The “Top Gun” defense, and Obama’s horrific civil liberties record
For a president who was supposed to be the antidote to George W. Bush’s “imperial presidency,” we have not only seen more of the same with Barack Obama, we have seen extensions. Obama is pushing the envelope here.
Not only has he not ended the war in Iraq, he has expanded the war in Afghanistan, begun fighting in Pakistan, kept Guantanamo Bay prison operational, continued the Bush-era practice of extraordinary rendition, maintained the USA PATRIOT Act, and pioneered the use of strip-search body scanners.
More worryingly, Obama has asserted a new power which moves beyond an “imperial presidency” into the territory of “God.”
The fictitious power to which I’m referring is the targeting killings of U.S. citizens outside of war zones. While it is within the government’s power under the conventions of war and the Constitution generally to authorize killings, those killings must be done under certain, defined circumstances. According to the Center for Constitutional Rights:
The authority contemplated by the Obama administration is far broader than what the Constitution and international law allow… Outside of armed conflict, both the Constitution and international law prohibit targeted killing except as a last resort to protect against concrete, specific, and imminent threats of death or serious physical injury. An extrajudicial killing policy under which names are added to CIA and military “kill lists” through a secret executive process and stay there for months at a time is plainly not limited to imminent threats.
I quote from the CCR because they, along with the ACLU, are suing Barack Obama’s administration over the assertion of the right to murder. According to a press release:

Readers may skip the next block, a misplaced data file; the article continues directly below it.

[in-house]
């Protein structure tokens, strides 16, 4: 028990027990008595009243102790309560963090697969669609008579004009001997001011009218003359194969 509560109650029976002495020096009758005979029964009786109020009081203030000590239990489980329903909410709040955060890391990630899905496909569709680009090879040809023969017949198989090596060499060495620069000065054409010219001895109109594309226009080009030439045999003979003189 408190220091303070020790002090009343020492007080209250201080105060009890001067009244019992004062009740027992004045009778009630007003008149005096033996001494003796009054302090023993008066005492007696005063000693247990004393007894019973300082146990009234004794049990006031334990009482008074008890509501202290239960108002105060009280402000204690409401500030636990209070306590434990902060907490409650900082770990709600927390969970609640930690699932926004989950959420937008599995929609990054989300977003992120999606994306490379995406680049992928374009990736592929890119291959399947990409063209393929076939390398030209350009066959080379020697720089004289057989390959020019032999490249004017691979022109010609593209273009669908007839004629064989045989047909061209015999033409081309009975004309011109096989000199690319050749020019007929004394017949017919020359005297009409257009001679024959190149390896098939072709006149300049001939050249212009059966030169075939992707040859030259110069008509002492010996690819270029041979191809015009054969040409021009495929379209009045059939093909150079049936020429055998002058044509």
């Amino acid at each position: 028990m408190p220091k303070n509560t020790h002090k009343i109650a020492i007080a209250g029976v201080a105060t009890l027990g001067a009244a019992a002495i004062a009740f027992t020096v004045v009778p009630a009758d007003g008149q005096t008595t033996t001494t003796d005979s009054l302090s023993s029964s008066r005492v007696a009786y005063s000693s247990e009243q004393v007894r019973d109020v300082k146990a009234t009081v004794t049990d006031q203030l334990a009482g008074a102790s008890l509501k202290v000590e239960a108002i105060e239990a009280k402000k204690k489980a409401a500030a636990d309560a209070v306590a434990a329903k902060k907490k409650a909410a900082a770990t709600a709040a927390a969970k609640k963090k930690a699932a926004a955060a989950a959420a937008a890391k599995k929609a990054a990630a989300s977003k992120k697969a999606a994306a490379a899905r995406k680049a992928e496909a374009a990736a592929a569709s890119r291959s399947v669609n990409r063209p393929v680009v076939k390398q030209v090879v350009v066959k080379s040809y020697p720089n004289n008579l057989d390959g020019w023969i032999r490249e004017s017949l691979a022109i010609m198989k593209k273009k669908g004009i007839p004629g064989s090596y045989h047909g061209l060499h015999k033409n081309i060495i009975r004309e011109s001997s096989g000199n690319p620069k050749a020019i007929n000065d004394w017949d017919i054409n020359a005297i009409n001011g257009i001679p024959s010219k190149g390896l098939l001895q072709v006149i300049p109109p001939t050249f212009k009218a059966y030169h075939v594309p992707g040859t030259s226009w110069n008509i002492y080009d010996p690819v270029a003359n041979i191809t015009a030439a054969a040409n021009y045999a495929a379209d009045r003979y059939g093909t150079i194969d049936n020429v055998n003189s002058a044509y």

According to today’s legal complaint, the government has not disclosed the standards it uses for authorizing the premeditated and deliberate killing of U.S. citizens located far from any battlefield. The groups argue that the American people are entitled to know the standards being used for these life and death decisions.
“A program that authorizes killing U.S. citizens, without judicial oversight, due process or disclosed standards is unconstitutional, unlawful and un-American,” said Anthony D. Romero, Executive Director of the ACLU. “We don’t sentence people to prison on the basis of secret criteria, and we certainly shouldn’t sentence them to death that way. It is not enough for the executive branch to say ‘trust us’ – we have seen that backfire in the past and we should learn from those mistakes.”
In procedural terms, the ACLU and CCR filed their case late this summer, and the government responded with a motion to dismiss the case, asserting the “political question doctrine,” by which the courts are precluded from making any decision based on purely political issues. The reply was issued last Friday, and can be found here.
At this point, however, I would be unsurprised if the government went to the “Top Gun” defense in oral argument, modeled after one of the funniest scenes in the classic movie:
Maverick: We happened to see a MiG-28 do a 4G negative dive.
Charlie: Where did you see this?
Maverick: That’s classified.
Charlie: It’s what?
Maverick: It’s classified. I could tell you, but then I’d have to kill you.
I’m envisioning something like this:
Government: We assert that we have the right to establish kill lists, which will remain classified.
CCR: Under what constitutional authority?
Government: That will also be classified.
CCR: How will you decide whom to kill?
CCR: So you’ll secretly kill people based on secret lists with secret justifications?
Government: I could tell you, but then I’d have to kill you.
High courtroom drama!
Sadly, this is from the president that was elected to be the anti-Bush. While many of us were justifiably wary of Obama’s profligacy, we thought that at least his civil rights record would be better than his predecessor’s. Not so, it seems.